The Symptoms of Pernicious Intermittent Fever - Congestive Chills

Chill longer and harder than usual; convulsions; epilepsy; tetanus; symptoms resembling hydrophobia or delirium, followed by stupor ending with sweat; coldness after sweating stage; hemorrhage from bowels; congestion of the lungs; pneumonia; pleurisy; symptoms resembling those of cholera; jaundice.

Pernicious intermittent fever appears in a variety of forms, most of the symptoms of which are included in the above list, though all are not found in any one case. The paroxysm may occur suddenly, without warning, or may be preceded by one or more paroxysms of the usual character, or may be gradually developed, the symptoms becoming more severe with each successive paroxysm. The disease is most frequent in the Southern States and in hot countries. According to Dr. Drake, it has prevailed at various times along the southern shore of Lake Michigan, between Chicago and the mouth of the St. Joseph River, and at various points on the shores of Lakes Erie and Huron.

The Treatment of Pernicious Intermittent Fever - Congestive Chills

This is a very dangerous malady, and requires prompt and vigorous treatment. The same measures which have been prescribed for ordinary intermittent fever should be employed, but with still greater vigor. During the chill, the most energetic measures should be employed to excite action in the surface of the body by hot and dry applications and vigorous rubbing of the skin with hot flannels. The inhala tion of a few drops of nitrite of amyl or of chloroform we have found effective in interrupting a congestive chill. Pilocarpin, a remedy which possesses the power of producing copious perspiration, is also useful for the same purpose. Symptoms relating to the stomach and bowels should be treated as when the same symptoms occur under other circumstances. Ice, and cold compresses should be applied to the head with great thoroughness, and ice should also be applied to the spine as soon as the chilly sensations have passed away. Some recommend the application of ice to the spine during the chill, and there is no doubt that good may be accomplished by this measure if properly used. If employed, care should be taken to confine the application to a narrow strip just over the spinal column. There is less danger of chilling the patient than is generally supposed if this precaution is observed.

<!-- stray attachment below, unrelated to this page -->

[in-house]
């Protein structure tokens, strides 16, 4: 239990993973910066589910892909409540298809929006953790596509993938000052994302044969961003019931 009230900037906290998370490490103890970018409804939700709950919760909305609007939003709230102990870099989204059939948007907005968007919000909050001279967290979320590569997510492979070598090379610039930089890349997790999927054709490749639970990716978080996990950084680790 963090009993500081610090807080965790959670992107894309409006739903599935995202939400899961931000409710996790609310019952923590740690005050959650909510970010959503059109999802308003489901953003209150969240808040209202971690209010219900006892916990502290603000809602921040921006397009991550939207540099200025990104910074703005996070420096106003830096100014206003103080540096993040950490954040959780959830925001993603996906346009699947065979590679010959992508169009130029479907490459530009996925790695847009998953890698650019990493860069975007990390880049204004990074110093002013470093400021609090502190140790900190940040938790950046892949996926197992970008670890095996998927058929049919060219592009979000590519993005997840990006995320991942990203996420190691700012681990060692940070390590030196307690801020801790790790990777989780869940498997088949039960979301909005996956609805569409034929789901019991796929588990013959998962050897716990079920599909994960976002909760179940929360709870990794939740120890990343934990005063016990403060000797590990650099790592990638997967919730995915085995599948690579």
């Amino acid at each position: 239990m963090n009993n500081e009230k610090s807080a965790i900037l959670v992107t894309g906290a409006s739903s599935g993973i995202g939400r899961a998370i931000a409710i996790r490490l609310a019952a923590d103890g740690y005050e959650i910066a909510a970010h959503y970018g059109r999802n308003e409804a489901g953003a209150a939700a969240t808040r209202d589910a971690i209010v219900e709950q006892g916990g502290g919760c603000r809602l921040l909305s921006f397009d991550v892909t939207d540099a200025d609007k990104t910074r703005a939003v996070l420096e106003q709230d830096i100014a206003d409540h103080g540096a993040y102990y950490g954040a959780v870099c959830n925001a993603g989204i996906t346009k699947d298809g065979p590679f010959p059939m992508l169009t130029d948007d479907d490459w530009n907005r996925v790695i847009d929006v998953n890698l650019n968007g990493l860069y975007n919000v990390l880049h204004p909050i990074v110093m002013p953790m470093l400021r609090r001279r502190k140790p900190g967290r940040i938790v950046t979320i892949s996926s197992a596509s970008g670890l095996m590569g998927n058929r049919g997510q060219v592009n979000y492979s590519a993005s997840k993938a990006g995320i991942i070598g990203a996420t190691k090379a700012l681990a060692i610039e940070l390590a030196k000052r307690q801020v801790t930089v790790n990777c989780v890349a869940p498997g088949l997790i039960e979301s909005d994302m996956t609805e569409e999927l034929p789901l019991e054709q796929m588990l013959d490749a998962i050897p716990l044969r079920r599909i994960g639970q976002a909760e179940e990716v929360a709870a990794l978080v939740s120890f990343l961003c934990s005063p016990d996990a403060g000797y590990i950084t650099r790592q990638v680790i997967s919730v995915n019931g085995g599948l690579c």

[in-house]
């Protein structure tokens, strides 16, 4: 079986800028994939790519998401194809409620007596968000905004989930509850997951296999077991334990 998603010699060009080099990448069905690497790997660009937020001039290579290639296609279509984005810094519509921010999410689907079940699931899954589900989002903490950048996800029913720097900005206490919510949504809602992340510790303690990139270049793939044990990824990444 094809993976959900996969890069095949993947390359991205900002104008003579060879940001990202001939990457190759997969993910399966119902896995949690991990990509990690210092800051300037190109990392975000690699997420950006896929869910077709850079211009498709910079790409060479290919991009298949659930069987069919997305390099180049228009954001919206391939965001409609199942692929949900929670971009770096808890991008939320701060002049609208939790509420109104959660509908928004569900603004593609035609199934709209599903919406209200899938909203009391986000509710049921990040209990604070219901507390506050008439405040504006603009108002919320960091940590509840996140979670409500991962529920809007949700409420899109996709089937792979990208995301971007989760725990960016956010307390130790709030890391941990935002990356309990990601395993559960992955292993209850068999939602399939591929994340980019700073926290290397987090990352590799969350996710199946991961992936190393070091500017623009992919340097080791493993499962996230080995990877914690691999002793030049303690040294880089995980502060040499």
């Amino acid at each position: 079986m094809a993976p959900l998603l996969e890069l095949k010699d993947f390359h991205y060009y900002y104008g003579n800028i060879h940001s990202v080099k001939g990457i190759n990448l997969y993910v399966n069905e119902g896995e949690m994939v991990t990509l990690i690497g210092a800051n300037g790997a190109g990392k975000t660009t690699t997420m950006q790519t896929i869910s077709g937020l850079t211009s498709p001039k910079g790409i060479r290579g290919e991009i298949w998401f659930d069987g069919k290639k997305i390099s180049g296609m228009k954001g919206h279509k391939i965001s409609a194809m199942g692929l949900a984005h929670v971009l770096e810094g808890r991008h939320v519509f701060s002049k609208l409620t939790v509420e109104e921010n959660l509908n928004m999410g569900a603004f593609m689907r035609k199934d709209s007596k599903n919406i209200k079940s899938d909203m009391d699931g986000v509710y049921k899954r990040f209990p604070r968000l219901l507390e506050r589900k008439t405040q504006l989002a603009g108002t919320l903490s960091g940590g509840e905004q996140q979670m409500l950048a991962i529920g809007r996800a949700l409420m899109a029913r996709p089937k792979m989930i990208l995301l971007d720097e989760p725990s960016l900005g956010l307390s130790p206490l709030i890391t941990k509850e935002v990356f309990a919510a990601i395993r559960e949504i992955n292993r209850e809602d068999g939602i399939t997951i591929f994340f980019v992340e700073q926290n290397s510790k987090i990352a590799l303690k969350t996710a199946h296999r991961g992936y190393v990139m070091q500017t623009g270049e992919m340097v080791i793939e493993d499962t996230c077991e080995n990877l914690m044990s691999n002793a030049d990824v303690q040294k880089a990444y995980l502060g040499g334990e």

After the attack, everything should be done to fortify the patient against a succeeding paroxysm, which is very likely to be more severe than the first, if it occurs. When possible, a physician should be called in. A full dose of quinine will diminish the liability of a second attack and may thus be of benefit. The same precaution should be observed to prevent the occurrence of another paroxysm as has been described in the treatment of ordinary intermittent fever for preventing the chill.